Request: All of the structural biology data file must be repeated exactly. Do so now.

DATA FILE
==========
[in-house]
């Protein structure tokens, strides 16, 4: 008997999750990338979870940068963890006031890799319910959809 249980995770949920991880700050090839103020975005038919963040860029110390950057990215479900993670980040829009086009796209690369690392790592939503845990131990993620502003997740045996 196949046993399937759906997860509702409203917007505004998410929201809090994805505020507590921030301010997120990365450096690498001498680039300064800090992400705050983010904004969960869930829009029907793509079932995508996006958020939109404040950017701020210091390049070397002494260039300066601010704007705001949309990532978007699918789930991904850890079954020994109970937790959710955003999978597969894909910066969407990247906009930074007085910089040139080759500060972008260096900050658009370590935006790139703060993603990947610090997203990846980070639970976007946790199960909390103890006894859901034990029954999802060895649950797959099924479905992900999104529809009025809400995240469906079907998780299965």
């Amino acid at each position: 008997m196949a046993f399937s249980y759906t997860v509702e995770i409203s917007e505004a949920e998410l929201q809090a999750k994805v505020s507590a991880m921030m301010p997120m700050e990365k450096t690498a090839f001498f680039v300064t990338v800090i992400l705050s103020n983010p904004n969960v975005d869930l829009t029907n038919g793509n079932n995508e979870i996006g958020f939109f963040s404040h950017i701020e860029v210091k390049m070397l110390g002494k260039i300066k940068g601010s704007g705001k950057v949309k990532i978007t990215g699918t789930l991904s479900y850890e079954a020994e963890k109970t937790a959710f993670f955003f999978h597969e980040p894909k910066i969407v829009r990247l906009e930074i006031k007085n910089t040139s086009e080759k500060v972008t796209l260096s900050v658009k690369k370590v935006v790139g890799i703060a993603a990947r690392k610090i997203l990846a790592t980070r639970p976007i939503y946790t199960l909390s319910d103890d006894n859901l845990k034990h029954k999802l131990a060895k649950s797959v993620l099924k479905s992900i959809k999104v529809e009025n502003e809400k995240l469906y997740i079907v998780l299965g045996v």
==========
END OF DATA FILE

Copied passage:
[in-house]
């Protein structure tokens, strides 16, 4: 008997999750990338979870940068963890006031890799319910959809 249980995770949920991880700050090839103020975005038919963040860029110390950057990215479900993670980040829009086009796209690369690392790592939503845990131990993620502003997740045996 196949046993399937759906997860509702409203917007505004998410929201809090994805505020507590921030301010997120990365450096690498001498680039300064800090992400705050983010904004969960869930829009029907793509079932995508996006958020939109404040950017701020210091390049070397002494260039300066601010704007705001949309990532978007699918789930991904850890079954020994109970937790959710955003999978597969894909910066969407990247906009930074007085910089040139080759500060972008260096900050658009370590935006790139703060993603990947610090997203990846980070639970976007946790199960909390103890006894859901034990029954999802060895649950797959099924479905992900999104529809009025809400995240469906079907998780299965």
């Amino acid at each position: 008997m196949a046993f399937s249980y759906t997860v509702e995770i409203s917007e505004a949920e998410l929201q809090a999750k994805v505020s507590a991880m921030m301010p997120m700050e990365k450096t690498a090839f001498f680039v300064t990338v800090i992400l705050s103020n983010p904004n969960v975005d869930l829009t029907n038919g793509n079932n995508e979870i996006g958020f939109f963040s404040h950017i701020e860029v210091k390049m070397l110390g002494k260039i300066k940068g601010s704007g705001k950057v949309k990532i978007t990215g699918t789930l991904s479900y850890e079954a020994e963890k109970t937790a959710f993670f955003f999978h597969e980040p894909k910066i969407v829009r990247l906009e930074i006031k007085n910089t040139s086009e080759k500060v972008t796209l260096s900050v658009k690369k370590v935006v790139g890799i703060a993603a990947r690392k610090i997203l990846a790592t980070r639970p976007i939503y946790t199960l909390s319910d103890d006894n859901l845990k034990h029954k999802l131990a060895k649950s797959v993620l099924k479905s992900i959809k999104v529809e009025n502003e809400k995240l469906y997740i079907v998780l299965g045996v």